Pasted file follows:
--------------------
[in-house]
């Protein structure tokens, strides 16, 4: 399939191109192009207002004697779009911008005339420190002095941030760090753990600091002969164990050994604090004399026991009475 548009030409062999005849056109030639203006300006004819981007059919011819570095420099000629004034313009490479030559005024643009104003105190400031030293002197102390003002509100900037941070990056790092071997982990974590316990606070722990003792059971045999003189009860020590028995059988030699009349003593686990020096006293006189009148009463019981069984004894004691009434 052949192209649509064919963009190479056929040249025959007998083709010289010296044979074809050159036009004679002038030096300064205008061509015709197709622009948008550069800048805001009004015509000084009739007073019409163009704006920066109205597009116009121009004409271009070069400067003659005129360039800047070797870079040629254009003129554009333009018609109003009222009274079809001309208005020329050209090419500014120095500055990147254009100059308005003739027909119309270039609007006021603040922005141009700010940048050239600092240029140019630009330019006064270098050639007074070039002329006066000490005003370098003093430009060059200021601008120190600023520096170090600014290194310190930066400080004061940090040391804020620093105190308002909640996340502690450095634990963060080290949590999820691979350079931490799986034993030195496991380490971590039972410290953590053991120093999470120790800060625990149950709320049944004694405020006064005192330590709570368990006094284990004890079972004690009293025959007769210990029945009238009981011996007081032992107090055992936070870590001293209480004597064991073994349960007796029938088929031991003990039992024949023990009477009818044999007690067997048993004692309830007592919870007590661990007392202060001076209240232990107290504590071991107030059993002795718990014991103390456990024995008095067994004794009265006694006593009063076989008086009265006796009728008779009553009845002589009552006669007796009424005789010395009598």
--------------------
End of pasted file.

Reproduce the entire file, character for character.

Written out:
[in-house]
């Protein structure tokens, strides 16, 4: 399939191109192009207002004697779009911008005339420190002095941030760090753990600091002969164990050994604090004399026991009475 548009030409062999005849056109030639203006300006004819981007059919011819570095420099000629004034313009490479030559005024643009104003105190400031030293002197102390003002509100900037941070990056790092071997982990974590316990606070722990003792059971045999003189009860020590028995059988030699009349003593686990020096006293006189009148009463019981069984004894004691009434 052949192209649509064919963009190479056929040249025959007998083709010289010296044979074809050159036009004679002038030096300064205008061509015709197709622009948008550069800048805001009004015509000084009739007073019409163009704006920066109205597009116009121009004409271009070069400067003659005129360039800047070797870079040629254009003129554009333009018609109003009222009274079809001309208005020329050209090419500014120095500055990147254009100059308005003739027909119309270039609007006021603040922005141009700010940048050239600092240029140019630009330019006064270098050639007074070039002329006066000490005003370098003093430009060059200021601008120190600023520096170090600014290194310190930066400080004061940090040391804020620093105190308002909640996340502690450095634990963060080290949590999820691979350079931490799986034993030195496991380490971590039972410290953590053991120093999470120790800060625990149950709320049944004694405020006064005192330590709570368990006094284990004890079972004690009293025959007769210990029945009238009981011996007081032992107090055992936070870590001293209480004597064991073994349960007796029938088929031991003990039992024949023990009477009818044999007690067997048993004692309830007592919870007590661990007392202060001076209240232990107290504590071991107030059993002795718990014991103390456990024995008095067994004794009265006694006593009063076989008086009265006796009728008779009553009845002589009552006669007796009424005789010395009598």